Today, I should have been celebrating my 2nd child’s 7th birthday.  7 years ago, today was the due date of our 2nd pregnancy.   I remember the date that I knew we would not be celebrating this birthday.  August 14th, 2005.  The months following were difficult.  I was looking for an outlet for my sadness.  I don’t want to dwell on this, because this date has come to mean so much more to me over the years.   It is the day I became a runner.  The funny part is, I didn’t actually run at all on that date.  I had signed up to run the Race for the Roses on April 9th, 2006.  That was supposed to be my due date.   During my training, I became pregnant with Lauren.   Lauren, my light, my love, my special girl.  God had a plan for our family.  And Lauren was a part of that plan.  Good things come to those who wait.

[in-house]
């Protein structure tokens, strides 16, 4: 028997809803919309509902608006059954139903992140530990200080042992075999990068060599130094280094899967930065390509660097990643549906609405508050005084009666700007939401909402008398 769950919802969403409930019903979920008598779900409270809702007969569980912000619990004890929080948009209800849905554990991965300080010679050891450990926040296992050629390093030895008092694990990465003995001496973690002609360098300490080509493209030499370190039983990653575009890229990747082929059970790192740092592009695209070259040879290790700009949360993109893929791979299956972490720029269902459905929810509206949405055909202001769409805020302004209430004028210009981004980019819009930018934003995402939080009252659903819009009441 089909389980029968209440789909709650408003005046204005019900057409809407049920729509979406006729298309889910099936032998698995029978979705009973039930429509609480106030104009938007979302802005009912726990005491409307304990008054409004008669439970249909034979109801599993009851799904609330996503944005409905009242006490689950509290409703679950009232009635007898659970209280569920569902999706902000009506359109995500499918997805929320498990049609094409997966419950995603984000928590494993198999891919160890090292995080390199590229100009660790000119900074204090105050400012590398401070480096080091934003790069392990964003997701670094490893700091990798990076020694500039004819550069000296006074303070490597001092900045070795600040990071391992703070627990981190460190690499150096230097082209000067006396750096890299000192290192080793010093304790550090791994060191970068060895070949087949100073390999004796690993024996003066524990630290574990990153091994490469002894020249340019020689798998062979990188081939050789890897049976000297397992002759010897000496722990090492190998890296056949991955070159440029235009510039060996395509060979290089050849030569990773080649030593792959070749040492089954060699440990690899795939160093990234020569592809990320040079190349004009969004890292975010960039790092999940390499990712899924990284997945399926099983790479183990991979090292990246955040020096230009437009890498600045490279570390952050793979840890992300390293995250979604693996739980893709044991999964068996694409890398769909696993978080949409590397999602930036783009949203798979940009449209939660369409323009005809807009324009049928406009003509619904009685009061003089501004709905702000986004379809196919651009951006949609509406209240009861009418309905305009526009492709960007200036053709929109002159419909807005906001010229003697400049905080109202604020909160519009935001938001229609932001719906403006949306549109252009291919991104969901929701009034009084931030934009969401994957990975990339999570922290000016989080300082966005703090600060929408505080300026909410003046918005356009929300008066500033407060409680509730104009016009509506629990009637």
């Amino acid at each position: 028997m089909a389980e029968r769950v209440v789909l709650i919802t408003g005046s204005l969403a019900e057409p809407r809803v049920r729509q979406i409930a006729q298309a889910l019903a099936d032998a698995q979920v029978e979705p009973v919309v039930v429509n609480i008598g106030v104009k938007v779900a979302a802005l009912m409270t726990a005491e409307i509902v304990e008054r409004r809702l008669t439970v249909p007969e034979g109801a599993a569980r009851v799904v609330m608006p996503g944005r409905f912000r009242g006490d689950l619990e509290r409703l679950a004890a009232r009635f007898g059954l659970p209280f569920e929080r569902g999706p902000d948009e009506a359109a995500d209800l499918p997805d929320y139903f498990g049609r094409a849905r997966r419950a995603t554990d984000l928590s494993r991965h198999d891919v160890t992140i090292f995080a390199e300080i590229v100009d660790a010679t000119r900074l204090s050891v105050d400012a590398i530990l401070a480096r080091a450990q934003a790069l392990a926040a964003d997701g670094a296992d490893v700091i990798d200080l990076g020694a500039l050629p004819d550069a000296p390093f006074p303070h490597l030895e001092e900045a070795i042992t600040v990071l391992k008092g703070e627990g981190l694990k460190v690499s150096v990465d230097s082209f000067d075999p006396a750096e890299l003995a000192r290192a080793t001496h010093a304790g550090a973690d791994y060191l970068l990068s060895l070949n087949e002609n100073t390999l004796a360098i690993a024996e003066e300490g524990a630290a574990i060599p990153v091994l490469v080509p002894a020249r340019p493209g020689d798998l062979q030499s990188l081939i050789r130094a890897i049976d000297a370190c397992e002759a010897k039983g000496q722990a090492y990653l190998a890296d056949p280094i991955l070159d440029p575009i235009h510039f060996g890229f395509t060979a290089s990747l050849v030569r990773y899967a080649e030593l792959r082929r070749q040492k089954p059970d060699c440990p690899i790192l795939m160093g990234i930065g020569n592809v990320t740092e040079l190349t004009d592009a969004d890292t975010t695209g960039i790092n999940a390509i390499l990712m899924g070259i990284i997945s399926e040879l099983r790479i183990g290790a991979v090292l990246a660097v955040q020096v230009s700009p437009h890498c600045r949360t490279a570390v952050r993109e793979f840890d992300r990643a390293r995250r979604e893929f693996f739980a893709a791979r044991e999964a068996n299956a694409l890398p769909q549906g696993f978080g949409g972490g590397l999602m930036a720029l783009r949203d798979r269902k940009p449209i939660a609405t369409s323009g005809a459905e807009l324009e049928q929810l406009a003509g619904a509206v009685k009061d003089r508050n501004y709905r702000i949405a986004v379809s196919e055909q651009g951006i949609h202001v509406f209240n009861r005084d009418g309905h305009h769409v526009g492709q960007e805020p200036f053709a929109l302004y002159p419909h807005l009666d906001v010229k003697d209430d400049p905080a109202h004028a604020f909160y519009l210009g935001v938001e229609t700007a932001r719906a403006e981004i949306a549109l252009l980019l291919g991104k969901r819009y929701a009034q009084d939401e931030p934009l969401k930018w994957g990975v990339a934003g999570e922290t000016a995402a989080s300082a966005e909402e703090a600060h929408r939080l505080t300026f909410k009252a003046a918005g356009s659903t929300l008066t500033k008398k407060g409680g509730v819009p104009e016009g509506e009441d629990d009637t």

And all of the sudden, my five miles were up.  I had done it.  I had pushed myself faster and farther than I thought I ever could a few short months ago.  I am more confident in myself, I am stronger, and I am faster.  And my goal for Eugene is 1:48.  I am so excited for that weekend.  So many people I know are going down there to tackle the half and the FULL marathon.  Some hoping to BQ for the first time!  I’m looking forward to spending time with my girlfriends that I don’t get to see nearly enough anymore.   I don’t know how I will feel on race day.  If I don’t make my time goal, I can still be so proud of my training and hard work.  I know now that I am capable of that time.  I just need to go get it.  

And then head for 26.2…

1 comment:

  1. Inspirational! I'm so proud of you for going for the goal. Regardless of what happens on race day, you will know what you are capable of and that is worth so much.
    It is interesting that it is somewhat similar to my training for my 10k this weekend. I'm going for one of those secret goals as well. Never thought I was capable of it, but now I know I am.
    I'm routing for you!